The thing is, if you are using it as a narrative trope, than it makes little difference if you are talking about the X Legion or the 10th Regiment of Foot. The names may change, but the concepts and the execution storytelling-wise are essentially the same. "Honor of the Regiment" works as a trope name though, I'm just thinking the description could be expanded. Alternativly, you can make this narrow enough so that we can focus on specific aspects of Regimental Honor, rather than just listing every regiment that appears in fiction, which would be quite a daunting task, don't you think? Maybe you can do a trope on how unit standards are considered to be the embodiment of the honor of the unit, and letting one be captured or fall in battle is a disgrace. Or maybe you can do a trope on unit rivalries.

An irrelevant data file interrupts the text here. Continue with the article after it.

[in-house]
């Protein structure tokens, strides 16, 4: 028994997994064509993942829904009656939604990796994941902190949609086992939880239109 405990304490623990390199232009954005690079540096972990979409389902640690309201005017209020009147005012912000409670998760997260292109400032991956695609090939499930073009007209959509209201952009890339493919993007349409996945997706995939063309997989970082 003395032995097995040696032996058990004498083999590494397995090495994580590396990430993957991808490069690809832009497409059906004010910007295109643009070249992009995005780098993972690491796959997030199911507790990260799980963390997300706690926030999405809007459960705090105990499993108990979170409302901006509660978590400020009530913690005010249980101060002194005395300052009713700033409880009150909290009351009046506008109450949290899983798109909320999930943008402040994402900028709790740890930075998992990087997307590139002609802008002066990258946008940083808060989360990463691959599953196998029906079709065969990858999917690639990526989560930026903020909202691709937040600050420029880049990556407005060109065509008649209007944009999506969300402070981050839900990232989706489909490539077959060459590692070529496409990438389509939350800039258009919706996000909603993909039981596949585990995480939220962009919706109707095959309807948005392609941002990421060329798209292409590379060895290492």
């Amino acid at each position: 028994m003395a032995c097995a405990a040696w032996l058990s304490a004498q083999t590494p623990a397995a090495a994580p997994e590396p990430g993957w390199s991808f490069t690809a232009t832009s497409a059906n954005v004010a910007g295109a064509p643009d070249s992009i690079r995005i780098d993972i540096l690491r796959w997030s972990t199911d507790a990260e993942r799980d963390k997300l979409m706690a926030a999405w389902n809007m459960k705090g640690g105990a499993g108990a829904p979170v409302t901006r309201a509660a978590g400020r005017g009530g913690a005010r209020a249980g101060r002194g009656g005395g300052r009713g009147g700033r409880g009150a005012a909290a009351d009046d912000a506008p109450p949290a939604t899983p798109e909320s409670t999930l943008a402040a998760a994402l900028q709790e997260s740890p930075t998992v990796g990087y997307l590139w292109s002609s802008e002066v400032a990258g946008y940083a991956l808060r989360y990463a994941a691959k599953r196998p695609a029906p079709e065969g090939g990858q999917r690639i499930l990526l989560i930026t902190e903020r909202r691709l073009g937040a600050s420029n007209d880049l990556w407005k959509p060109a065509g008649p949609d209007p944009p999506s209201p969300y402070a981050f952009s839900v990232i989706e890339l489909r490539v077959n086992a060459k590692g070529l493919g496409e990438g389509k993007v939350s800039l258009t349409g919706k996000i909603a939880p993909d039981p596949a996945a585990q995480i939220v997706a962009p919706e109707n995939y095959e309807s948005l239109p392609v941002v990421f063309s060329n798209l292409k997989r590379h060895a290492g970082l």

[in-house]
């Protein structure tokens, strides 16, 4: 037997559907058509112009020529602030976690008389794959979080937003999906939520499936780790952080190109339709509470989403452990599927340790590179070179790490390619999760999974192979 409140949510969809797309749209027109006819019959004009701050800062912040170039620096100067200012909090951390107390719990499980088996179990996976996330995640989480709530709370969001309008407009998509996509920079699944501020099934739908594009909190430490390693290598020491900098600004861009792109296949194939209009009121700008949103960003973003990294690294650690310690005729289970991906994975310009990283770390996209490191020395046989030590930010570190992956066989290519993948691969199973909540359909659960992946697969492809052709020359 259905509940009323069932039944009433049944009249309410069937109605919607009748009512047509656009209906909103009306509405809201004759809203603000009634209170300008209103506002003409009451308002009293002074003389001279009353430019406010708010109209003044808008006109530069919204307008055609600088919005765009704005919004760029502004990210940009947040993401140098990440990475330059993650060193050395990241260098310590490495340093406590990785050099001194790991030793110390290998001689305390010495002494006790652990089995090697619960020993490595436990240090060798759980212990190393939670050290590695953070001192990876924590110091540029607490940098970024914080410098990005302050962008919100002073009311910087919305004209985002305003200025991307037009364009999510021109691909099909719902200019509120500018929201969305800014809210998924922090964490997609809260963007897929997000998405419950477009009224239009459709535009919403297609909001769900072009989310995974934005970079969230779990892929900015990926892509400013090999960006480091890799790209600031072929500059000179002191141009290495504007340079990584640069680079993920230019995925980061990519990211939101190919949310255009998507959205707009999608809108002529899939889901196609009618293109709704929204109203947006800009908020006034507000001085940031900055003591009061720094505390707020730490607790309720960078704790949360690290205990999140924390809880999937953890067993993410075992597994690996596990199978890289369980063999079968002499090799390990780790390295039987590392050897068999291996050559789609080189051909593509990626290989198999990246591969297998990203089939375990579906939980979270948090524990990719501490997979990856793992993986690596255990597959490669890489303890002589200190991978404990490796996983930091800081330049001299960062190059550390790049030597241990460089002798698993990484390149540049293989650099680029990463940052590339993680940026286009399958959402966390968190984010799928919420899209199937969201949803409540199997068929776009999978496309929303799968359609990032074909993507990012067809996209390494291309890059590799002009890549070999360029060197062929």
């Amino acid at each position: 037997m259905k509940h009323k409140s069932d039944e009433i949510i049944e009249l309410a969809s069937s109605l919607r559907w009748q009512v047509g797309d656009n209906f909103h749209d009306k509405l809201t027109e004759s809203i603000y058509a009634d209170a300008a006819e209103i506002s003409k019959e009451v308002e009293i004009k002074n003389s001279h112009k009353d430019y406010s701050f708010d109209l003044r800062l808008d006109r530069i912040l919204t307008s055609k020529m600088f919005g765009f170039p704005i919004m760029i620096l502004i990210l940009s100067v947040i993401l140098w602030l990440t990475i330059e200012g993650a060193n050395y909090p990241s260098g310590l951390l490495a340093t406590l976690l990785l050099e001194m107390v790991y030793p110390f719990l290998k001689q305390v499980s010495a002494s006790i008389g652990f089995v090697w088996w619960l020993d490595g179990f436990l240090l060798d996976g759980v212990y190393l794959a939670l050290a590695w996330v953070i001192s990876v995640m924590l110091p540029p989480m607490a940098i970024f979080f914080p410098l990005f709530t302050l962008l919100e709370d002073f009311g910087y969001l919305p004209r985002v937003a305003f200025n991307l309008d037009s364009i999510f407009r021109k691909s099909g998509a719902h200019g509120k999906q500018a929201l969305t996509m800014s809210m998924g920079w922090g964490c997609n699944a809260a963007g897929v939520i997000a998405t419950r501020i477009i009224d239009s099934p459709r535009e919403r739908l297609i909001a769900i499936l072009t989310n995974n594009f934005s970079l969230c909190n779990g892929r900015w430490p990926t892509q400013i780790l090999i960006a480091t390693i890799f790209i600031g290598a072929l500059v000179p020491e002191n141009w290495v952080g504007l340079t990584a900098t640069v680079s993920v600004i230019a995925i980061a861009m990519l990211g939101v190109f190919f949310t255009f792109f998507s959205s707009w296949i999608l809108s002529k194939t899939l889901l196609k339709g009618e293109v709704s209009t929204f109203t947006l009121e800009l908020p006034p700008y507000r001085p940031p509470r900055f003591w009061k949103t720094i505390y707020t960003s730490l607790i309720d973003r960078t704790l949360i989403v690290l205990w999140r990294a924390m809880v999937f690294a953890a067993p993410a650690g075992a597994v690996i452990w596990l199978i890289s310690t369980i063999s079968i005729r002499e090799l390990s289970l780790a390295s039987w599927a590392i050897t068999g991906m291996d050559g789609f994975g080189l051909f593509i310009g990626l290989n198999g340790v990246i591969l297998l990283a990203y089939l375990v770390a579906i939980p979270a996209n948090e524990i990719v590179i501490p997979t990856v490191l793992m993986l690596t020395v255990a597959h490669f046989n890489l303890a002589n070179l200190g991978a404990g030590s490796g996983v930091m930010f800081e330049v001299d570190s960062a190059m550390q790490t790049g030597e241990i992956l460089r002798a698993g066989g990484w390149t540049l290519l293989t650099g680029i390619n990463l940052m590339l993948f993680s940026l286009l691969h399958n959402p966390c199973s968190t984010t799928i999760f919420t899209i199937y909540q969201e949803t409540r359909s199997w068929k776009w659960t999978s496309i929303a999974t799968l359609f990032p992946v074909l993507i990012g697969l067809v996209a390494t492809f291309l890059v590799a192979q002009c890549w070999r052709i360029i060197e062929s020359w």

I like the concept, really I do. I'm just saying that perhaps you need to tweak it a bit. What exactly are you looking for?
  • June 20, 2011
    jatay3
    Ok, make it about espirt de corps in general. That should do. Really I wasn't quite sure what I was looking for. This will do though.
  • June 20, 2011
    jatay3
    How are those changes?
  • June 20, 2011
    Fanra
    Pretty much any military unit ever, fictional or real, that isn't a complete shambles, is going to have pride in its unit.

    This is deliberately invoked by almost every nation. Military people are taught the history (well, the heroic parts, anyway) of both their service (Army, Navy, etc.) and their regiment (ship, etc.).

    A unit citation is a formal, honorary mention by high authority of a military unit's specific and outstanding performance, notably in battle. This is designed to invoke this.

    The United States Marines are probably the most commonly known and one of the biggest promoters of this. "Once a Marine, Always a Marine".